Tuesday, September 22, 2009

Of Poets and Levellers

Whilst staying overnight in the Cotswolds on our way down to the New Forest we took an evening stroll at Lechlade, a pretty Cotswold town on the River Thames.

There is a footpath through the churchyard which runs down to the river and it was an evening stroll along this path, at almost the same time of year, that inspired the English Romantic poet Percy Bysshe Shelley to write 'Stanzas in a Summer Evening Churchyard'.

On the plaque are words from the poem, written in 1815, 'Here could I hope that death did hide from human sight sweet secrets.'

Shelley stayed at The Swan Inn in Lechlade with his friend Mary Godwin, her step-brother Charles Clairmont and the novelist Thomas Love Peacock. Mary Godwin, later Mary Shelly and author of the novel Frankenstein, was the daughter of the radical and feminist writers William Godwin and Mary Wollstonecraft.

Here's some more from the stanzas - 'And pallid evening twines its beaming hair, in duskier braids about the languid eyes of day.'

We also managed a late afternoon stroll around Burford. We arrived just as shops were closing and cafes were taking in their outside tables and chairs. The town was becoming quiet after a busy day.

We parked near the church and wandered into the churchyard. On previous visits I had sought out a particular memorial and I looked for it again. It commemorates the death of three Levellers who were executed in the churchyard and buried there on 17th May 1649.

The Levellers were a fairly radical group who emerged, along with other political and religious groups, from the turbulent times of the English Civil Wars. They were called Levellers by their opponents who belived that they wished to abolish property rights and spread wealth but really they didn't go that far - the True Levellers or Diggers held these far more radical beliefs which were way ahead of their time.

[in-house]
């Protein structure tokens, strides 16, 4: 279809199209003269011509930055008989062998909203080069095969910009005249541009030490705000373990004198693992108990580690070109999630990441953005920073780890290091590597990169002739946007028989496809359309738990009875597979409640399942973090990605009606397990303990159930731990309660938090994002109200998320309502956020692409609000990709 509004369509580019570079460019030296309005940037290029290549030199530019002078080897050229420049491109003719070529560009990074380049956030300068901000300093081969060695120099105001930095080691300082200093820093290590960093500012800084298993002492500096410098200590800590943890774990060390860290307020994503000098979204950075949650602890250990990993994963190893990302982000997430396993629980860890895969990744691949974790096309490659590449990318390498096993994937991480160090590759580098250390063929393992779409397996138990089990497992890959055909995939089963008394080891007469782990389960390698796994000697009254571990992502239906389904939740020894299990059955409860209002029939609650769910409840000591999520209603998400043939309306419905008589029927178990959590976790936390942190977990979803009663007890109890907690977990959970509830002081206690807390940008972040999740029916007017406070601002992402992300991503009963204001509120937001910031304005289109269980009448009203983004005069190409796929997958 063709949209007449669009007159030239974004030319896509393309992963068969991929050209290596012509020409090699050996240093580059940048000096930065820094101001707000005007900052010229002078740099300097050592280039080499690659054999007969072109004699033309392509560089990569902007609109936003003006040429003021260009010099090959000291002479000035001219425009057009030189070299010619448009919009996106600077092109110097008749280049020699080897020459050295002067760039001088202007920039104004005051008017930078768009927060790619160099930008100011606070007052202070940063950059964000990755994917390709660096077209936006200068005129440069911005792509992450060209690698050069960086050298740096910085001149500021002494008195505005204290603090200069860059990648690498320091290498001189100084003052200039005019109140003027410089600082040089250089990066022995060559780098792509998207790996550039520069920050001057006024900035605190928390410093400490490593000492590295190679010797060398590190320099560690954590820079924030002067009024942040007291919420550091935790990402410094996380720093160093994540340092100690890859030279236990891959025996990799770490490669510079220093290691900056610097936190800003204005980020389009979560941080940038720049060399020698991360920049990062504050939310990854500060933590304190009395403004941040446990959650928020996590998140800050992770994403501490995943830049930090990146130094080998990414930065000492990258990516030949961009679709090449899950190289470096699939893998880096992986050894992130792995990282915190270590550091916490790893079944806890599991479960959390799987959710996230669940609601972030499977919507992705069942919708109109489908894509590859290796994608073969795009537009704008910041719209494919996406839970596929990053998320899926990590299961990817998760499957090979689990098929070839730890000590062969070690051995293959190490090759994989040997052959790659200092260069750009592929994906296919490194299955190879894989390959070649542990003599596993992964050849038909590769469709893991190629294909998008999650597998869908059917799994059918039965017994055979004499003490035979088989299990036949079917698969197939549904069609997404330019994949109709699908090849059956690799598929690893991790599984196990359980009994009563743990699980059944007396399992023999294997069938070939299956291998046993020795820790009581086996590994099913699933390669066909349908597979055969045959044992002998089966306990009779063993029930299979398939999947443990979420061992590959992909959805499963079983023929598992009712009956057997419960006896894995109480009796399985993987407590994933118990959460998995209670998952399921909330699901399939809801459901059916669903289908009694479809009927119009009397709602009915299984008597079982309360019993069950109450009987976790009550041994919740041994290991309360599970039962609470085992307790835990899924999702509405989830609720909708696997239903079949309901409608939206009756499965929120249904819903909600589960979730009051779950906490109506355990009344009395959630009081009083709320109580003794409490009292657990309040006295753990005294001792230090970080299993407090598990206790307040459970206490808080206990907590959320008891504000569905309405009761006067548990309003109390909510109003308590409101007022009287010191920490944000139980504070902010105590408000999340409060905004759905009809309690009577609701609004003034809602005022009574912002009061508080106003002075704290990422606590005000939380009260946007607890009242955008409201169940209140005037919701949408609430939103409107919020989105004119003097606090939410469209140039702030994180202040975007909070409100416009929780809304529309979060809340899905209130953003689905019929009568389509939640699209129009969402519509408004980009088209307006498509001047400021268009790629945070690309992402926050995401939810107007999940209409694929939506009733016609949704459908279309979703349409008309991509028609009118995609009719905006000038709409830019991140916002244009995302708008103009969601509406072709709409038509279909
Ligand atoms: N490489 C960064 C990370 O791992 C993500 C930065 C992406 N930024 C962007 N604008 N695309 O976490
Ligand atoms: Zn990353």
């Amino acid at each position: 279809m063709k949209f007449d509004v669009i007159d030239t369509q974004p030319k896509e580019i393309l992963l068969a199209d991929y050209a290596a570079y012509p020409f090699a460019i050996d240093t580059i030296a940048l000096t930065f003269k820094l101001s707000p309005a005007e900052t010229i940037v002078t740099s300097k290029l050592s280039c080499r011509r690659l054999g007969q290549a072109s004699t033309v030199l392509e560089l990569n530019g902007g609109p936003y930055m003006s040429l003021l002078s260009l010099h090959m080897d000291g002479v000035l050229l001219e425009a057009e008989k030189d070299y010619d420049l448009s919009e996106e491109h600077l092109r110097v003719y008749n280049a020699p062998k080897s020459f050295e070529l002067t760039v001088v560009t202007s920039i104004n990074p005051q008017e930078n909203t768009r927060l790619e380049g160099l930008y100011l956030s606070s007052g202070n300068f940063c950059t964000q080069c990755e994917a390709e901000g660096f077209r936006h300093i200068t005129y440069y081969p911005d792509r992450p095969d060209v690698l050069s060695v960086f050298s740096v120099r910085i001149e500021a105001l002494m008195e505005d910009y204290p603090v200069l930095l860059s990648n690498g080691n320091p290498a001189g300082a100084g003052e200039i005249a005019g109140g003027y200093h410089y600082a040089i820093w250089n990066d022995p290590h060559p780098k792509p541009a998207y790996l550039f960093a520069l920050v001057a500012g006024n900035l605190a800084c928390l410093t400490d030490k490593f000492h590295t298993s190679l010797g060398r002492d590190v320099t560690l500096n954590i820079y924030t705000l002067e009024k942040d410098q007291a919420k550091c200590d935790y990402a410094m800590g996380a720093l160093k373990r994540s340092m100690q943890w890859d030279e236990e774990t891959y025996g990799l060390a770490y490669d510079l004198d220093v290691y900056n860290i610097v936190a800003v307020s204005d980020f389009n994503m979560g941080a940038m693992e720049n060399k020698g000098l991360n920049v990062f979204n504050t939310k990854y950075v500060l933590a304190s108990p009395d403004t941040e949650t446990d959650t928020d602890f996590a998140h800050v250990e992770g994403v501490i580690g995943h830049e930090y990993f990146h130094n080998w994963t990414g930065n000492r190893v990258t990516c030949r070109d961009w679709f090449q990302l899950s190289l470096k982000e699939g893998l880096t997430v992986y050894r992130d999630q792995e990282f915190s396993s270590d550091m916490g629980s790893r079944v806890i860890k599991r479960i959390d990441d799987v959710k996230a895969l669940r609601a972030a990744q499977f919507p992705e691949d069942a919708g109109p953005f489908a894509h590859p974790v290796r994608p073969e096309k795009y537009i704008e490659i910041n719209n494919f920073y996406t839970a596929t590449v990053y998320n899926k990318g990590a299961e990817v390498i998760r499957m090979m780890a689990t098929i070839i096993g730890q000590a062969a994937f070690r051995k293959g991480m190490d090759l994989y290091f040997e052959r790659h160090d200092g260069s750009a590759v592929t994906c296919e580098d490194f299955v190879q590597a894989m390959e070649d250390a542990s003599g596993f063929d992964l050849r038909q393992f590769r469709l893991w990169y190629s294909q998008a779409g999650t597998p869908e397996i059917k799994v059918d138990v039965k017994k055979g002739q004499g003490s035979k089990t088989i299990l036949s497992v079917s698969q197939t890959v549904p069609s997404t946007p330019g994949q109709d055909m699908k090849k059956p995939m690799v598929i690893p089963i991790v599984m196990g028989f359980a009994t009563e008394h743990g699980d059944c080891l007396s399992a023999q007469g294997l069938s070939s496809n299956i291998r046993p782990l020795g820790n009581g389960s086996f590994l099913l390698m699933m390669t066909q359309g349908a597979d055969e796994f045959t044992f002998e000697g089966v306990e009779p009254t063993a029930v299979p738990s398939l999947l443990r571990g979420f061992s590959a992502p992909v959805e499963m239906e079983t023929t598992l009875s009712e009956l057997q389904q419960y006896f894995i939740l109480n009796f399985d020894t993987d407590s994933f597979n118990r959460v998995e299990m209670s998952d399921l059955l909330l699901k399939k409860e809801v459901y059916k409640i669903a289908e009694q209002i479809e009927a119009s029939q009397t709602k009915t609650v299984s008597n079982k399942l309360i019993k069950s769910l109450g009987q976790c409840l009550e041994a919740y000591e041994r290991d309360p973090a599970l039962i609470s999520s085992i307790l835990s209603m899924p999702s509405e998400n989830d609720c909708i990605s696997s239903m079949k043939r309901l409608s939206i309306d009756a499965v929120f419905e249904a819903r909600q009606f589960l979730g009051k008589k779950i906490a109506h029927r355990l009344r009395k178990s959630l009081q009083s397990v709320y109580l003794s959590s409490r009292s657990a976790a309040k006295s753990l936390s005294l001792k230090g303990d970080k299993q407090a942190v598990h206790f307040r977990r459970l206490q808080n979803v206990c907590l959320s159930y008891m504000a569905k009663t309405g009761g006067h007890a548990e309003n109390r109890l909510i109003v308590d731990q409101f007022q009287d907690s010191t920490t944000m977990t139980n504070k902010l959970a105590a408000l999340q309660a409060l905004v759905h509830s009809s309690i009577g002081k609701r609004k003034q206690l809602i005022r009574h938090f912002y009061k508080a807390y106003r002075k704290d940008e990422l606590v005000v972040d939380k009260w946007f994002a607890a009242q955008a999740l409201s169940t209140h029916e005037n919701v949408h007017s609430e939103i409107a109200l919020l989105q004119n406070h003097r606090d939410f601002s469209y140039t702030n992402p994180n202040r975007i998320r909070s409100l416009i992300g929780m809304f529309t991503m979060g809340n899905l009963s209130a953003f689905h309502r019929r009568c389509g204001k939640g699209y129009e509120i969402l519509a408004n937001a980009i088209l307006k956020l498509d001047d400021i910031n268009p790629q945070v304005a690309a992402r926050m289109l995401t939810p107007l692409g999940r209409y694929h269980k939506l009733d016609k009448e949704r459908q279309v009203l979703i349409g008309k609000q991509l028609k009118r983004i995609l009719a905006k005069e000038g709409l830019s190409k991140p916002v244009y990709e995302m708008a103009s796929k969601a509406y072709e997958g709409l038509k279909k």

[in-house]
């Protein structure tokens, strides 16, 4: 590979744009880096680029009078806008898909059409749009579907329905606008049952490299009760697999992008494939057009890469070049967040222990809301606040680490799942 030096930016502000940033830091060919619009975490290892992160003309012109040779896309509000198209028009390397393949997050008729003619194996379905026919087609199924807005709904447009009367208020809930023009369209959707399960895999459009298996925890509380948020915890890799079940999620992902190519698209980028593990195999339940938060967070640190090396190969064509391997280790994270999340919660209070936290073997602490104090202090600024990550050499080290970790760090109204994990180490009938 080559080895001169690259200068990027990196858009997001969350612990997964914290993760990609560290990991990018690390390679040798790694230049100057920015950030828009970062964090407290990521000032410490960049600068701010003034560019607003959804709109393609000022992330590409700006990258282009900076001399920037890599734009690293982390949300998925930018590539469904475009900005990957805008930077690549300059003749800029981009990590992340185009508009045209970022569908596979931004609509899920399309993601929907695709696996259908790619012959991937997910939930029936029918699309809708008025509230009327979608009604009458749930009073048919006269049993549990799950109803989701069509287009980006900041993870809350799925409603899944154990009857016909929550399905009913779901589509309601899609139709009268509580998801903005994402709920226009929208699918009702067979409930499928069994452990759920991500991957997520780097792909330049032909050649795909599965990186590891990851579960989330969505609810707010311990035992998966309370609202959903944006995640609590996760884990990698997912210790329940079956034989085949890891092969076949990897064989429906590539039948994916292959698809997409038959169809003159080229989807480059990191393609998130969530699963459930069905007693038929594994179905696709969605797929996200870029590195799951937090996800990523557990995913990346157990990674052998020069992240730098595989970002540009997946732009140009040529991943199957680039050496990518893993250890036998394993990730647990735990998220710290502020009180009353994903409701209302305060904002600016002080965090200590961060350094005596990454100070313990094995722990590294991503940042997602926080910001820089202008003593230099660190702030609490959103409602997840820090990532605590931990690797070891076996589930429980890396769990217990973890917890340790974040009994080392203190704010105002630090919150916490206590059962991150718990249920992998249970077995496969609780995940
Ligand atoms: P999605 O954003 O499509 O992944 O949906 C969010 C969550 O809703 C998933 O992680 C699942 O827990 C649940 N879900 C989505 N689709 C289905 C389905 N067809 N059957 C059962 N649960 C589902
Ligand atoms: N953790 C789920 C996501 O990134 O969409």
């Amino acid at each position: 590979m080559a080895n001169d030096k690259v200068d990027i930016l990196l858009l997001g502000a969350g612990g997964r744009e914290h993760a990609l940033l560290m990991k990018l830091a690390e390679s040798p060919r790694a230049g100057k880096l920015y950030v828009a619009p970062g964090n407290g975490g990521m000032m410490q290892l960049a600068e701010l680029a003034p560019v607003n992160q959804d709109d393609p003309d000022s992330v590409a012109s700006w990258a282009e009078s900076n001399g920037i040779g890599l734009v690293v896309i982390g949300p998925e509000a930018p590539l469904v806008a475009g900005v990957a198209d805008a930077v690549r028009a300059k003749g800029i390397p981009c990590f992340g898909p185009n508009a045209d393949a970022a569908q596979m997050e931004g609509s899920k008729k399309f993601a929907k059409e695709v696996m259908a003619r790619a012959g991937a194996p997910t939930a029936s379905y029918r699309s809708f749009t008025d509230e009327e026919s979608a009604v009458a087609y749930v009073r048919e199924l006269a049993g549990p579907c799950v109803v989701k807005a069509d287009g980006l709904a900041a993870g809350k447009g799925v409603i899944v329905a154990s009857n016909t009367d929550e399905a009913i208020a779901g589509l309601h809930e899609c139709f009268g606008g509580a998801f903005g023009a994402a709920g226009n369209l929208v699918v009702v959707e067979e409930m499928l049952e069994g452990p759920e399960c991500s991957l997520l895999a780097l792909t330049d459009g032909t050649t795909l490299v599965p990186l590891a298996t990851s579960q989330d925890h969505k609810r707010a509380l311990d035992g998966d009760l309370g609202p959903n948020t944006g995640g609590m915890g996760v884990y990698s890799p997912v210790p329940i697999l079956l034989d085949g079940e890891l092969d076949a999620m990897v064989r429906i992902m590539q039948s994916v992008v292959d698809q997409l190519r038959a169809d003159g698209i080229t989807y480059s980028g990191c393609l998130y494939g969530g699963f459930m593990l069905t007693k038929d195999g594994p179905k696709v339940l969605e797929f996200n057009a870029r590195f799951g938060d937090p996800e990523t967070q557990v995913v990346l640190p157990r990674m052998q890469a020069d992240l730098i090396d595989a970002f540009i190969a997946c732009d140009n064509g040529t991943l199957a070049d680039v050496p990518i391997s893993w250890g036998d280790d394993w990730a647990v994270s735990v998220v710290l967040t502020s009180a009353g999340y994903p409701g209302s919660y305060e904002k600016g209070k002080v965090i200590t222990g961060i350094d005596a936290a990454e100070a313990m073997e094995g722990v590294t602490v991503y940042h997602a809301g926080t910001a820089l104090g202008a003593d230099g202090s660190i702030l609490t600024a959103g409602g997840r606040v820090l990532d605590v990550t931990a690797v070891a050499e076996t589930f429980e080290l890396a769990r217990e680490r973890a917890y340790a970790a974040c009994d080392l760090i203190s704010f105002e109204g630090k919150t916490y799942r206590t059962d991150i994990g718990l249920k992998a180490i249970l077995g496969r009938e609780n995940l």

Social, economic and political unrest was rife in the early months of 1649. Some of the more radical members of Cromwell's New Model Army felt that they had been mislead about the trial and execution of King Charles I in January of that year and also had objections to the intended invasion of Ireland; this caused several mutinies to break out. One of these was brought to a close at Burford in May 1649. Sir Thomas Fairfax, who had his own reservations about the King's trial and execution, was sent into Oxfordshire to deal with the problem and he and his troops cornered the mutineers at Burford Church. Many of the mutineers were kept locked in the church for several days whilst the three ring leaders faced a firing squad. Many others who surrendered were pardoned by Fairfax.

Burford is a peaceful place now and it was so pleasant walking amongst the yellow Cotswold stone buildings made even more golden by the soft rays of the late afternoon sun.


  1. Hi Rosie, Another amazing tale of your wonderful journey. I certainly enjoyed your lovely photos...
    Pam :)

  2. I would like to know my country's history as you know yours!

  3. A very informative piece Rosie. It must be lovely to see places through historical eyes as you do.

  4. 1649 seems so long ago. You do have a great grasp of history and you tell the tales very well.

  5. Thanks for your kind words, they are much appreciated.

    I love Burford, the sun on the stone is magical.

  6. How interesting! Loved the bit of history and photos to go with it.